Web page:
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FlipFact of the Day:¬†Anyone who has ever had to deal with a rat problem in their home can attest to these rodents’ tendency to squeeze into the tiniest gaps. They also have an annoying knack for turning up in places where they absolutely shouldn’t be, which makes us wonder how they even got there in the first place. For some, the only reasonable explanation is that these persistent pests have special skeletons that come apart when they find themselves in (literally) tight spots. While this particular claim is nothing but a myth, science does support the idea that rats are pretty much built for home invasions.

Like humans, rats possess skeletons that aren’t soft or collapsible: they’re made up of the usual bones, joints, and cartilage. The reason why they can wriggle their way through cracks and crevices with ease? Aside from being extremely flexible, rats have a long and cylindrical body, narrow shoulders, and a pointed head. Their skeletons have also evolved to be the ideal shape and size for tight squeezes; unsurprising, since rats spend their entire two- to three-year lifespans digging tunnels and running around in narrow spaces.

Additionally, rats don’t just blindly charge into holes and hope for the best. They use their whiskers and the long hairs on their head to figure out whether or not they can fit through a specific hole. This allows them to make the decision to either go for it or find a different hole in a matter of milliseconds.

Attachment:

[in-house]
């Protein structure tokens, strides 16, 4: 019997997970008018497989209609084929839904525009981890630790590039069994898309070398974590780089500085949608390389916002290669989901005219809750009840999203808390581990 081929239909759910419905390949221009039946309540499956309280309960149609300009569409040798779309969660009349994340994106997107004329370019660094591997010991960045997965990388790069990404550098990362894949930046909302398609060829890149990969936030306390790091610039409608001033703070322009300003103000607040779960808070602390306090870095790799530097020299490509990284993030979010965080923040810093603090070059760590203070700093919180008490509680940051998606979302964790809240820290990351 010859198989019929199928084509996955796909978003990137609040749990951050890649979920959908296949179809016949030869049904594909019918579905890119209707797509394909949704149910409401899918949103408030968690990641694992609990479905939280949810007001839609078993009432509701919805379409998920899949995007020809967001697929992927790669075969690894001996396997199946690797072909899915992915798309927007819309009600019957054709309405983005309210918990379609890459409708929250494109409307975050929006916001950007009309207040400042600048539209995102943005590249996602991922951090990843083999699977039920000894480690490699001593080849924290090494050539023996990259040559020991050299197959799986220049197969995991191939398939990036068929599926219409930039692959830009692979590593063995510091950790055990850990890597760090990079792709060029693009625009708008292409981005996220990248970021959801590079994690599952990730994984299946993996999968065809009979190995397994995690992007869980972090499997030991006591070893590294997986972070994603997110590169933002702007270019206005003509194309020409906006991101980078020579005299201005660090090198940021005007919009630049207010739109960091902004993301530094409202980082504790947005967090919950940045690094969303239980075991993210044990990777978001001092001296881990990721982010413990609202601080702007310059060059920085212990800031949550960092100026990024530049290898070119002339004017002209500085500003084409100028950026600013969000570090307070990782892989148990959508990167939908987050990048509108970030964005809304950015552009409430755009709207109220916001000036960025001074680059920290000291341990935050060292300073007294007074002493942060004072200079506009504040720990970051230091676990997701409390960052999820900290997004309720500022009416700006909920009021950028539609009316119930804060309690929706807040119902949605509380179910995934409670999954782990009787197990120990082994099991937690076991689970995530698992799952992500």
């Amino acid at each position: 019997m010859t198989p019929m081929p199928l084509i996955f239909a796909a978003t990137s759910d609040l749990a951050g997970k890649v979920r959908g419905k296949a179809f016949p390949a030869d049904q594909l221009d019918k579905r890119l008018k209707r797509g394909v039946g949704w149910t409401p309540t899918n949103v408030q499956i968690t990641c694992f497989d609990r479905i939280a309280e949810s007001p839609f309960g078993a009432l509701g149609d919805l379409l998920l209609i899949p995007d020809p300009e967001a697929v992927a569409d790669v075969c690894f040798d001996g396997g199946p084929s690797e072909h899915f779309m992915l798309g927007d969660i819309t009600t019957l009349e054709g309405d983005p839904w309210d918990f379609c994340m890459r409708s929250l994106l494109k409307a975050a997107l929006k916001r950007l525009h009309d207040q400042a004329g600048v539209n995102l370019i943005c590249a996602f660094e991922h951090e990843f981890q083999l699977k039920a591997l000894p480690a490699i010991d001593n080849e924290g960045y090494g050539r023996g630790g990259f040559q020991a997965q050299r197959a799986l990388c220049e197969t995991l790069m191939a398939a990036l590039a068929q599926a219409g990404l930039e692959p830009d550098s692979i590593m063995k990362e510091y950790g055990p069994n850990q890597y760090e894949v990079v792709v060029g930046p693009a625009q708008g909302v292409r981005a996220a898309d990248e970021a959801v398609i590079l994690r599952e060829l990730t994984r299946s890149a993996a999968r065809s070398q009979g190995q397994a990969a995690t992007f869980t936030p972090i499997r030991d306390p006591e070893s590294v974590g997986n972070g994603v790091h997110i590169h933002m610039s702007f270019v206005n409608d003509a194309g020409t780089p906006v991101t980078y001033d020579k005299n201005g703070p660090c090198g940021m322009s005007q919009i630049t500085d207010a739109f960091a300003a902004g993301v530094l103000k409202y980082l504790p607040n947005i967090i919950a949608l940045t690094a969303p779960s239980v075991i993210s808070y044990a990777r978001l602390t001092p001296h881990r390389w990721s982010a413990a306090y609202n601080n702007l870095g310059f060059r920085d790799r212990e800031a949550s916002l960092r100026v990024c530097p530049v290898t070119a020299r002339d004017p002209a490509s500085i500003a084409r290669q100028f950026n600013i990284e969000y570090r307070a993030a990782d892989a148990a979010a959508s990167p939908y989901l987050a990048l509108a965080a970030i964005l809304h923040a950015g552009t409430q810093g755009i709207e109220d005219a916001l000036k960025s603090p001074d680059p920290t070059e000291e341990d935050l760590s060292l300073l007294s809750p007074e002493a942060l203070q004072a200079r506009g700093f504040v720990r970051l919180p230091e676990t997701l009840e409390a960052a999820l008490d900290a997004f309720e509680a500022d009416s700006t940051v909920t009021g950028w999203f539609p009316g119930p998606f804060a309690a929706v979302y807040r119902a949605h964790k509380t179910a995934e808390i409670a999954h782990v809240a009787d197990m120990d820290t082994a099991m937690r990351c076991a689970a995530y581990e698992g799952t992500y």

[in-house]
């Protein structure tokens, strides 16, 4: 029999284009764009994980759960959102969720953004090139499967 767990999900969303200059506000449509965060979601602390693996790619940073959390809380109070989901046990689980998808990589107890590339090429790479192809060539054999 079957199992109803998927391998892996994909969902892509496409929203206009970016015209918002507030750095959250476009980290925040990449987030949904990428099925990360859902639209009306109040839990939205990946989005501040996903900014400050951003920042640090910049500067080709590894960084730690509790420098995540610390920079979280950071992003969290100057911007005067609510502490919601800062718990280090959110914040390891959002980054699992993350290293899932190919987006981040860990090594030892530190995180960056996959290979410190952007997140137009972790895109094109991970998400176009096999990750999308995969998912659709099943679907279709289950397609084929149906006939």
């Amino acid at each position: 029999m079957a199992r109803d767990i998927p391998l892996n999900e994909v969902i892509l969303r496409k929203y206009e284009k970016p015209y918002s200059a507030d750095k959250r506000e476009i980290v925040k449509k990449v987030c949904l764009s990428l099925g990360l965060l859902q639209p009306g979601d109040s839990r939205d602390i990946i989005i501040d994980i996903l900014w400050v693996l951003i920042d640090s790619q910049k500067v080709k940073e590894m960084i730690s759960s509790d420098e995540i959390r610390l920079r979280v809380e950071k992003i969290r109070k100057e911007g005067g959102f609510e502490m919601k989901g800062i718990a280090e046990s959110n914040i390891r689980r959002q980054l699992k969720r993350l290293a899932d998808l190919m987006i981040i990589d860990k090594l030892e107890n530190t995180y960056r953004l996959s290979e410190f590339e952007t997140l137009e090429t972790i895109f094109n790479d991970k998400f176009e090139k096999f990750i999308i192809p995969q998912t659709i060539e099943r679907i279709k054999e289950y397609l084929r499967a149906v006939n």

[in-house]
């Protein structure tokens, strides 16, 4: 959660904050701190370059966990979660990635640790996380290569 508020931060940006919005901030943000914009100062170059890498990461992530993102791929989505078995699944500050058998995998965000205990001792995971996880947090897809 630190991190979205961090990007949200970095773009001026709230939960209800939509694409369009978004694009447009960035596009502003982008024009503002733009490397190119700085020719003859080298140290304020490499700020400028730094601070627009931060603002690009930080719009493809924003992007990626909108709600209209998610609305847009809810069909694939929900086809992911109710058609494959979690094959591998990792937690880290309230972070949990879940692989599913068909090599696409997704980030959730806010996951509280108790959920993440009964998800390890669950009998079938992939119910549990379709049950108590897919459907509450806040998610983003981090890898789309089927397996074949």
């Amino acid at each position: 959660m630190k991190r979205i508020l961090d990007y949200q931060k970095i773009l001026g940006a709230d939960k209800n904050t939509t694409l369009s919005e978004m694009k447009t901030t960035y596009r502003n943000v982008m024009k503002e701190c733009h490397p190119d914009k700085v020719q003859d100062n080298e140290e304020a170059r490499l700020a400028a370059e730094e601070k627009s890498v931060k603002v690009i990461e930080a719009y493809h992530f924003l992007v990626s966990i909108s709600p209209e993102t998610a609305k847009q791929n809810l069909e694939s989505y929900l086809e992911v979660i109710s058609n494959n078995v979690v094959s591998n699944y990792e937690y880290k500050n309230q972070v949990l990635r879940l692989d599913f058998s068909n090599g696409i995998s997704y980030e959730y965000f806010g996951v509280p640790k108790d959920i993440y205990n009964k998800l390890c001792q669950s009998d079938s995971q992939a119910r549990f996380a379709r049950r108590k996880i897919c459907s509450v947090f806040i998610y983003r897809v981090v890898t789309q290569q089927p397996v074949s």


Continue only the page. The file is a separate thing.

Rats aren’t always successful at this, though. Overweight rats do tend to make errors in judgment, leading to them getting stuck. Now, the mental image of a rotund rodent firmly plugged through an unseen hole in your wall may seem hilarious (with a shade of karmic justice), but it’s only funny until the rat dies and you end up why there’s a mysterious, foul odor in your room. So do yourself a favor by sealing up the holes in your home, storing your food properly, keeping your house clean, and investing in some decent traps.

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  • http://www.ratbehavior.org/CollapsibleSkeleton.htm
  • https://www.in.gov/isdh/23256.htm
  • https://pestologyltd.co.uk/what-size-hole-can-a-rat-get-through/

Author: Mikael Angelo Francisco

Bitten by the science writing bug, Mikael has years of writing and editorial experience under his belt. As the editor-in-chief of FlipScience, Mikael has sworn to help make science more fun and interesting for geeky readers and casual audiences alike.